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About Angus MacMillan

Historian, The Clan Currie Society

I have paternal family roots in the Isle of Benbecula in the Outer Hebrides of Scotland on the self same croft held since crofting was invented but, with a father who was an aircraft designer, as there was not much call for that in Balivanich, was brought up in various parts of England. Those roots include a MacMhuirich 2x great grandmother and a name MacMillan stemming from the great bard, Cathal MacMhuirich, via his son Maolmuire.

On my grandmaternal side were MacPhedrans, who received the ferry rights on Loch Awe from King Robert the Bruce for saving his life in a storm at sea, rights the family exercised from just after 1300 to 1700 before transferring to a similar operation on Loch Fyne south of Inveraray in Argyll.

Leaving the University of Southampton with a degree in geography and a soon to be wife with whom I celebrate a golden wedding this August, in 1960 I joined the City & Council of Bristol Town Planning Dept as a research officer. Finding that my interests lay at the strategic end of Planning, in 1966 I moved as Deputy Technical Secretary to the Standing Conference on London & South East Regional Planning and with time out for two great regional strategies jointly with national Government, remained in that arena within a hundred yards of Parliament and Government, for the rest of my career. Latterly, from 1980 to 1997, I was Chief Regional Planner for South East England with a congregation of 18million and from 1994-2000, President de la CRENWE (President of the Regions of North-West Europe), spending part of my time in Brussels.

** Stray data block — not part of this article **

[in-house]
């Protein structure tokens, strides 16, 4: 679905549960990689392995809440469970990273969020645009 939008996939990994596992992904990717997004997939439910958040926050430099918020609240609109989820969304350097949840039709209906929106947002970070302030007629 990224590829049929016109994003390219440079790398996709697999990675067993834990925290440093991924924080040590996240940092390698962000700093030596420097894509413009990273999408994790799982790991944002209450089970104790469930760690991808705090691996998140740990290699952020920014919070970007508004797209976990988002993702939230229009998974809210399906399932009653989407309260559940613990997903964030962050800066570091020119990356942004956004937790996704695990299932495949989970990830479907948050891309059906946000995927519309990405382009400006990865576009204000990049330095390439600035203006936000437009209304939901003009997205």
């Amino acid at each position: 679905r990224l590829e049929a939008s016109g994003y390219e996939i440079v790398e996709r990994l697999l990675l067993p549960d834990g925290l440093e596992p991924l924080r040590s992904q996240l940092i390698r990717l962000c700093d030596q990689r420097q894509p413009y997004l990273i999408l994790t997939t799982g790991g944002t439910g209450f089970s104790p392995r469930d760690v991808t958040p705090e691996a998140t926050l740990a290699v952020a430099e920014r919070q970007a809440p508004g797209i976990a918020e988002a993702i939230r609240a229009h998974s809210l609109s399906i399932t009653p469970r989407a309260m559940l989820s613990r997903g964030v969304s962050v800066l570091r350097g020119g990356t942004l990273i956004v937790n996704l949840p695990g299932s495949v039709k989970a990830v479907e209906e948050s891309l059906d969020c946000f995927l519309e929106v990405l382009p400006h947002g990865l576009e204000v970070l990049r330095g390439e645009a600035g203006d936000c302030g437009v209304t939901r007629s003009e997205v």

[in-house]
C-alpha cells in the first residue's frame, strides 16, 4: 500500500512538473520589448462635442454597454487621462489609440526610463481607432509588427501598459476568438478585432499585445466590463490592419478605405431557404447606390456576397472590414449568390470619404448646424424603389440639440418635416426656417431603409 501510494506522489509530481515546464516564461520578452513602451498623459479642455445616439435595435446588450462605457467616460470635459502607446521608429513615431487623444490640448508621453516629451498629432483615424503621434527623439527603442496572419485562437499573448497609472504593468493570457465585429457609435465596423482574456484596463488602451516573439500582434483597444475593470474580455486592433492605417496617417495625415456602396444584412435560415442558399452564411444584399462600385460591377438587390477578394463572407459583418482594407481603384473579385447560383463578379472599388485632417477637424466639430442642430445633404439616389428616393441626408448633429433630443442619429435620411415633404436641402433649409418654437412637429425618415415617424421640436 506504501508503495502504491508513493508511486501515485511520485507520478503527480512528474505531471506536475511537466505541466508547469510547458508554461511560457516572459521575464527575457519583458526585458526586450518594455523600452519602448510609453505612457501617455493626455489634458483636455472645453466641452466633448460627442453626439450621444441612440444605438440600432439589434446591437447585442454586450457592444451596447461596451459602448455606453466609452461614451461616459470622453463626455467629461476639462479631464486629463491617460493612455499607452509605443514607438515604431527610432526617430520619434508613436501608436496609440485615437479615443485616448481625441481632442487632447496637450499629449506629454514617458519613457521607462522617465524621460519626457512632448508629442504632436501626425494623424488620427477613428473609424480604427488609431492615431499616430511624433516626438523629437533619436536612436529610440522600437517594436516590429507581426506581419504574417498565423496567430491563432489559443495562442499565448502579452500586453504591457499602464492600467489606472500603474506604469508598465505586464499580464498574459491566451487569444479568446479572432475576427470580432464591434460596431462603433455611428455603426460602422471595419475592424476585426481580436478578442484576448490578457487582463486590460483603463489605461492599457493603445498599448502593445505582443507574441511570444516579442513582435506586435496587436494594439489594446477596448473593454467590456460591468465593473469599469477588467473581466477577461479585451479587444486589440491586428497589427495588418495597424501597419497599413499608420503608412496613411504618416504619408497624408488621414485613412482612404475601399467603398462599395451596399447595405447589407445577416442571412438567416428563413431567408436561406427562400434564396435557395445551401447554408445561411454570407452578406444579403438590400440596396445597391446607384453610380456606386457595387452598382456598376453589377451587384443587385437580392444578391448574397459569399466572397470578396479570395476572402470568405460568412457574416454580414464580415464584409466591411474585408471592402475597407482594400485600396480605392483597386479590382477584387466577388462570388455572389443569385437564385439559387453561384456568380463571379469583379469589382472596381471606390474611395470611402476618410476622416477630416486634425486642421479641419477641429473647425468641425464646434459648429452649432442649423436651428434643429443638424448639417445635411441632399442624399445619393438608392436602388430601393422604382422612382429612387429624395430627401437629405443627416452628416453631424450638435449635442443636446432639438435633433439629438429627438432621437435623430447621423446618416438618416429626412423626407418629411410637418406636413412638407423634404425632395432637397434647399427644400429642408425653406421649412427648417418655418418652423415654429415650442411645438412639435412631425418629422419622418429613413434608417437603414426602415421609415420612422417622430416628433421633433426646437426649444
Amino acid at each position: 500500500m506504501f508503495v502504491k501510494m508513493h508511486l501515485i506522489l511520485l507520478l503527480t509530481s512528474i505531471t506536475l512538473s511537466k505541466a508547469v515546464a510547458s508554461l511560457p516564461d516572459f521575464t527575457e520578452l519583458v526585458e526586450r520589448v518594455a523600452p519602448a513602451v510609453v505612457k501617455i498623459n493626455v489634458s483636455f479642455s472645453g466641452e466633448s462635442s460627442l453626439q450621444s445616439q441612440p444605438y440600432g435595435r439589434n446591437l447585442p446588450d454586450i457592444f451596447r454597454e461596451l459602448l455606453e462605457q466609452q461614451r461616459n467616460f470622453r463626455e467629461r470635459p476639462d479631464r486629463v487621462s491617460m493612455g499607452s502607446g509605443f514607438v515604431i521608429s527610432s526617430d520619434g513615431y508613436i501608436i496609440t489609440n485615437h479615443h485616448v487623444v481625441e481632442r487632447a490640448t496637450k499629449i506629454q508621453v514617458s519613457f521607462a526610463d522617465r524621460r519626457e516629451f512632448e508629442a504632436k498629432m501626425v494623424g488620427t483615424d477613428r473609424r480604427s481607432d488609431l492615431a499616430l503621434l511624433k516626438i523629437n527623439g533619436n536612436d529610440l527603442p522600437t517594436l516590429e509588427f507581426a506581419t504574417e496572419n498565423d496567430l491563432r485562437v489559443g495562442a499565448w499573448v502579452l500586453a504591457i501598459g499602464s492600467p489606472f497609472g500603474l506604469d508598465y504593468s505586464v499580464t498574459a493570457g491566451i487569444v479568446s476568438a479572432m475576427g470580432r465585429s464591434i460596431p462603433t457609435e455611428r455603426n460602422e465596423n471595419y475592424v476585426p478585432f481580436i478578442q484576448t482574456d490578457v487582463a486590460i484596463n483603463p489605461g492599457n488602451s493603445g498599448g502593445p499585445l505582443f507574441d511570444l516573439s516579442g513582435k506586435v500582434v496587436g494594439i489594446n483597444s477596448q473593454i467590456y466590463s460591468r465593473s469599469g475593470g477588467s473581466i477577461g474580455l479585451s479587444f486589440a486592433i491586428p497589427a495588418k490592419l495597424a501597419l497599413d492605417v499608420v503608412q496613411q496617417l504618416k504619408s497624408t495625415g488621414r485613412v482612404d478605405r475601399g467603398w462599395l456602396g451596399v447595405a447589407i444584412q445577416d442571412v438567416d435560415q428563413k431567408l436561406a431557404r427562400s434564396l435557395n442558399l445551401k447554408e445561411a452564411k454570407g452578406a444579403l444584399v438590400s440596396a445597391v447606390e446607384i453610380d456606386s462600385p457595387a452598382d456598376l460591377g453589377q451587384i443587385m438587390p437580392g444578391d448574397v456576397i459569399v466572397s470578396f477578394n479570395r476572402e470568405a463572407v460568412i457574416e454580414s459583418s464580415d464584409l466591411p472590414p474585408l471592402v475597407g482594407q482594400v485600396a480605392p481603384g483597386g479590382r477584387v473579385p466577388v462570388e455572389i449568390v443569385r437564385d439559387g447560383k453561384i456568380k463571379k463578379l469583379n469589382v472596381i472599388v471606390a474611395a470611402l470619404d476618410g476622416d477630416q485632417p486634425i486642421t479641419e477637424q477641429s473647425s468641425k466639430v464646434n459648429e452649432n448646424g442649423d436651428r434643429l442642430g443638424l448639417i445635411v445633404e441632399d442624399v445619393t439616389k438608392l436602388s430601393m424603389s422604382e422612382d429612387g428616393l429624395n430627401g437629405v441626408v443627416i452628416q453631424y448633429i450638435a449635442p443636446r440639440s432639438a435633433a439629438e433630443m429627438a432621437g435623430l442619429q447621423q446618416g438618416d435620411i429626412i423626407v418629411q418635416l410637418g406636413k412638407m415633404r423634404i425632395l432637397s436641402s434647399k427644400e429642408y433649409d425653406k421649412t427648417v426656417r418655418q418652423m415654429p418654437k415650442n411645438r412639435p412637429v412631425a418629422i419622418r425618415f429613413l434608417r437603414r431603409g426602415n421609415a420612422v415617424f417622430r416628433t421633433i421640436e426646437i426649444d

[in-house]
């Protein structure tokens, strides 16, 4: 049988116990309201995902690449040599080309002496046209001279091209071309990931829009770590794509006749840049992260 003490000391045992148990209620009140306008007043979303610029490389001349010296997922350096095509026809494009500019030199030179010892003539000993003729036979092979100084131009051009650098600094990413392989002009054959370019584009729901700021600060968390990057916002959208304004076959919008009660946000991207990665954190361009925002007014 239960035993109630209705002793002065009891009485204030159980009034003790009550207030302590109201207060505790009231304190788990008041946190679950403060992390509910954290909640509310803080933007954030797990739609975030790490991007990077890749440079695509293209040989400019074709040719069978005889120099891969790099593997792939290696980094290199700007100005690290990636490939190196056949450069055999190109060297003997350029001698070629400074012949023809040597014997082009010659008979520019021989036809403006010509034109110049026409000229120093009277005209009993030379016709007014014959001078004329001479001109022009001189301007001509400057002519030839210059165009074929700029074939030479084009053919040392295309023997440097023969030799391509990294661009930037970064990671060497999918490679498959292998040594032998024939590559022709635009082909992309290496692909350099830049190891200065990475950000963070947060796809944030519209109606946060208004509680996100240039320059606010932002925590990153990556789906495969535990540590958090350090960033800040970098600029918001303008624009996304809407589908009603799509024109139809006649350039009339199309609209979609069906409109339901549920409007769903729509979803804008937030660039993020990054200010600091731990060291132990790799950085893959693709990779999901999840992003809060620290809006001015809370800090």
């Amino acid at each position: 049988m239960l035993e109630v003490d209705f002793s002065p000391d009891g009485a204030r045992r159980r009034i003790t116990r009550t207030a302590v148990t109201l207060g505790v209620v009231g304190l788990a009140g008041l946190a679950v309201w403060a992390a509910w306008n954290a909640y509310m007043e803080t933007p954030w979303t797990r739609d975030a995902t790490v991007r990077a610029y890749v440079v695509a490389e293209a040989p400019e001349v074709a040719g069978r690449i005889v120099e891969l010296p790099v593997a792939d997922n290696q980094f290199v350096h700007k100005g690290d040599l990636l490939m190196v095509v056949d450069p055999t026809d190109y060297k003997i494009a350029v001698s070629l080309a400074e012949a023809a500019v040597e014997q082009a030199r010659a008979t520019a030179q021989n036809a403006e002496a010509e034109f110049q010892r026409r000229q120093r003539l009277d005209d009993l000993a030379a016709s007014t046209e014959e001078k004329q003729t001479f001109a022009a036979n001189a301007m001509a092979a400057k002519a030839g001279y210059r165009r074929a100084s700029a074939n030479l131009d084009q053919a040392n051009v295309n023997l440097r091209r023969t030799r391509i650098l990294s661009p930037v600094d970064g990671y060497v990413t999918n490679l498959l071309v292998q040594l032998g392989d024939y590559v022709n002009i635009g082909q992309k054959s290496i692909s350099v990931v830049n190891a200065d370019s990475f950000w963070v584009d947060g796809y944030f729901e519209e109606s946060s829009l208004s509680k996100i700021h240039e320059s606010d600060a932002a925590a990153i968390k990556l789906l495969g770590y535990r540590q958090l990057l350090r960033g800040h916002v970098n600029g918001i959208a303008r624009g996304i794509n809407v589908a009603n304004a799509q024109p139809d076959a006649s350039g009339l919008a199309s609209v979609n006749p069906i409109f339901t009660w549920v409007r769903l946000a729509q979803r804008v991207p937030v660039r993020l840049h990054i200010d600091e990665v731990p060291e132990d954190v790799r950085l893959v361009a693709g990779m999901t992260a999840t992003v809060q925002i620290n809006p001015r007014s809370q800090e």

Along the way I was a member of the advisory boards of and taught Planning at a number of Universities. On retiring from my day job, I followed an Oxford University course in local history which, with a long standing interest in the families and culture of the western mainland and islands of Scotland and an ability to type, led to a role as genealogist and historian for the Commun Eachdraidh Beinn na Faoghla. One output is draft histories of Benbecula’s ten townships that are gradually inching towards and over the publication finish line.

More generally, I have contributed a somewhat revisionist history of Argyllshire to A Land that lies Westward, published by the University of Aberdeen; The Benbecula History Society has published my Flora MacDonald of Benbecula as a local corrective to the general run of error strewn histories of the Bonnie Prince Charlie episode; and in October 2011 I read a paper to the Gaelic Society of Inverness (publication forthcoming in the Transactions) on The MacMhuirich Bards as MacPherson in Benbecula, extending the record of the activities of the line beyond the notional death of Niall Og mac Dhomhnaill ‘ic Lachlainn ‘ic Niall Mhóir and of the institution in South Uist in 1726.

Having, presumably as a result of my interest in the MacMhuirichs, been honoured to be inspanned as Historian to Clan Currie, I thought I should try to repay the compliment and my current project, now well advanced beyond 50,000 words, is a history aiming to pull together what is known of the bards in Argyll and the islands and their main lines of descendants from just after 1200 CE to recent times, wrestling along the way with questions such as where they were before the forfeiture of the Lordship of the Isles in 1493, how a fresh line sprang up in the service of Clanranald from about 1500 and how the succession, genetic and bardic, ran thereafter.

Somewhere along the way, I have been fortunate enough to accumulate two children and five grandchildren, including the fifth Angus MacMillan in the direct line.